Unfortunately, the figures are equally disheartening in other media; one Irish radio station has just two women broadcasters out of fifteen in total. Another – a national station – has just four women presenters out of a total of 21. None of these women broadcasts between the crucial listening hours of 7am and 7pm Monday-Friday.
Yet, women outnumber men in the ‘support’ areas of research and production. So why are so few of them making the transition from support to presentation?
Tackling this problem head-on is Margaret E. Ward, of Clear Ink. Mags has organised a number of ‘Women On Air’ seminars to which women who broadcast – or would like to – are welcome. The seminars have speakers from the industry who share their experiences and ideas with the assembled women. Afterwards, it’s across the road to Buswell’s for a bit of net-working.
While it’s a sad reflection on the state of the industry that ‘Women on Air’ seminars are necessary, their popularity proves their necessity.
Just so you know, we’re not a coven of mad witches sitting around moaning about the fact that the boys won’t give us jobs; we realise that most men in broadcasting are not misogynistic by nature. It’s just that men know other men more than they know women.
Think about it – they go to school with boys, they have male friends at university and they socialise with more men than with women. If you need someone for your programme, you’re most likely to ask someone you know – and if you’re a man, you’re more likely to know other men.
Personally, I have found the seminars very useful and would walk across hot coals scattered with broken glass to attend them. I love the comraderie of women who are in the same industry: Women who are open to the ideas and suggestions of other women, and women who want to help other women.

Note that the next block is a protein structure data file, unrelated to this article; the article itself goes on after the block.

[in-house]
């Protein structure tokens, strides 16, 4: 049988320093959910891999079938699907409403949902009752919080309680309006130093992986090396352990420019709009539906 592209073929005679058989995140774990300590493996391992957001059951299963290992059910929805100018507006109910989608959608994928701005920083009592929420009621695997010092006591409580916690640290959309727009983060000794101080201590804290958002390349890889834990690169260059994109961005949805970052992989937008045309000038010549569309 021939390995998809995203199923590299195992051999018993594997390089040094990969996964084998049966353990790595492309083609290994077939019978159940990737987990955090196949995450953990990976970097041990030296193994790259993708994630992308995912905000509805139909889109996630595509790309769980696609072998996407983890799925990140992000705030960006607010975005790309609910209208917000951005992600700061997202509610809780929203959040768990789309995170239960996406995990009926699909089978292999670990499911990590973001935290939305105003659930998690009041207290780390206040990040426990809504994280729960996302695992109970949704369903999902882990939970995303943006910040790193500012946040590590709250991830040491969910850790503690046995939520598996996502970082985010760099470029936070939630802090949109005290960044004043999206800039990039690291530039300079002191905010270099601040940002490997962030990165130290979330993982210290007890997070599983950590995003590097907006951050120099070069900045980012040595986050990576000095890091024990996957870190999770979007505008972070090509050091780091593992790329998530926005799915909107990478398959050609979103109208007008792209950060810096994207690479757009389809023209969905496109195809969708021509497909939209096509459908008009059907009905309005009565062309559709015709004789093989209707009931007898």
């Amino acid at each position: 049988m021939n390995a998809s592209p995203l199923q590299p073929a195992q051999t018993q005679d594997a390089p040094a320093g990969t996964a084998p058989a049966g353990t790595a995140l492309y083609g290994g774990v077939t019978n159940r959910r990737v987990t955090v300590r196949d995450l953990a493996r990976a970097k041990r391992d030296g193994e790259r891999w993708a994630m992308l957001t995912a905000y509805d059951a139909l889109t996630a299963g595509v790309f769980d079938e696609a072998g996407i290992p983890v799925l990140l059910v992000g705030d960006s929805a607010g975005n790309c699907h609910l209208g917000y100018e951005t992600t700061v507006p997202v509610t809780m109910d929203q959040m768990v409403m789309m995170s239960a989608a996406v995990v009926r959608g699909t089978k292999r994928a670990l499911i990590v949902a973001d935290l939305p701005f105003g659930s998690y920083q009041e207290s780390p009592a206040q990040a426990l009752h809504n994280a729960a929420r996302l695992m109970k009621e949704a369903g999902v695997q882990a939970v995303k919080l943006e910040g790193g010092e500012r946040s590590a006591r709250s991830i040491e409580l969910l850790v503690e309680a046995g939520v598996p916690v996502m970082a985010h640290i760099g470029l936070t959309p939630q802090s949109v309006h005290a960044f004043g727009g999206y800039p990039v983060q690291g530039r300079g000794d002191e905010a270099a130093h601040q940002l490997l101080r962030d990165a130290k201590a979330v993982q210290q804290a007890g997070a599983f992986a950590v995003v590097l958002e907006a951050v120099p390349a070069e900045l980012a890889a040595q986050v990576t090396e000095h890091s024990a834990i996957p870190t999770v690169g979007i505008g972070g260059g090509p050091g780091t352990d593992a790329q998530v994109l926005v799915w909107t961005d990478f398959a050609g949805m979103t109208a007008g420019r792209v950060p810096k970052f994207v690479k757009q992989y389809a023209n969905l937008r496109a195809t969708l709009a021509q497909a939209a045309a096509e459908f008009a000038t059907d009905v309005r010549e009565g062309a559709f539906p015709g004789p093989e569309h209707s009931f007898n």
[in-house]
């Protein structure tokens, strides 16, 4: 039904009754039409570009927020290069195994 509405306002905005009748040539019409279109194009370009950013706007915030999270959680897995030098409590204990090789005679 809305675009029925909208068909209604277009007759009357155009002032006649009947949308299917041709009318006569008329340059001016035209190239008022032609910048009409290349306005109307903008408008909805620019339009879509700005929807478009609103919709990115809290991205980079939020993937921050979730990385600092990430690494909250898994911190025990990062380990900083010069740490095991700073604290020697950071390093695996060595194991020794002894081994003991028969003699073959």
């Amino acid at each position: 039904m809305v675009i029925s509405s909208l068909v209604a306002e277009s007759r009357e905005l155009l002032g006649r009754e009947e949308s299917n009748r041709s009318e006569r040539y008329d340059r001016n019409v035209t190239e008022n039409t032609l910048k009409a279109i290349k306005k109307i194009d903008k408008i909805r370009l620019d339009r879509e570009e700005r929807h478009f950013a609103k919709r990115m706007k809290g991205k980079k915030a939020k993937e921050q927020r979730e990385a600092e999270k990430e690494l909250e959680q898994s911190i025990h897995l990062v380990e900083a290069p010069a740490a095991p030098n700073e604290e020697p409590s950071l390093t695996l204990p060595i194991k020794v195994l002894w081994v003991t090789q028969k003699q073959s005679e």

One man asked me why it was important to have women on air. He pointed out that Miriam O’Callaghan presents Prime Time – so, obviously, women are on air. Yes, there are women on air, just as there are women in politics, but there are not enough.
Quite simply, women and men see things differently, react to things differently and are moved by different things. As women make up 50% of the population, excluding their voices from media means that we are only getting half the story. It also means that a female perspective which is often – but not always – different to a male perspective, is never aired.
Since Margaret started her seminars, I’ve racked up over two hours of radio time, made connections with women I’d never have been able to meet otherwise, and I’ve gained confidence.
I’ve had a piece on the financial state of Ireland published in the Singapore Business Times (which I would never have dreamt of doing a few months ago). I also pitched an idea – and later a regular column – to the editor of a new magazine. She was open to both ideas and commissioned pieces from me. Oh! And invited me to appear on her radio show later in the month.
So, without wanting to appear evangelical, my message is that if you’re a woman with an interest in broadcasting, you need to contact Mags and get yourself an invitation to the next Women On Air seminar.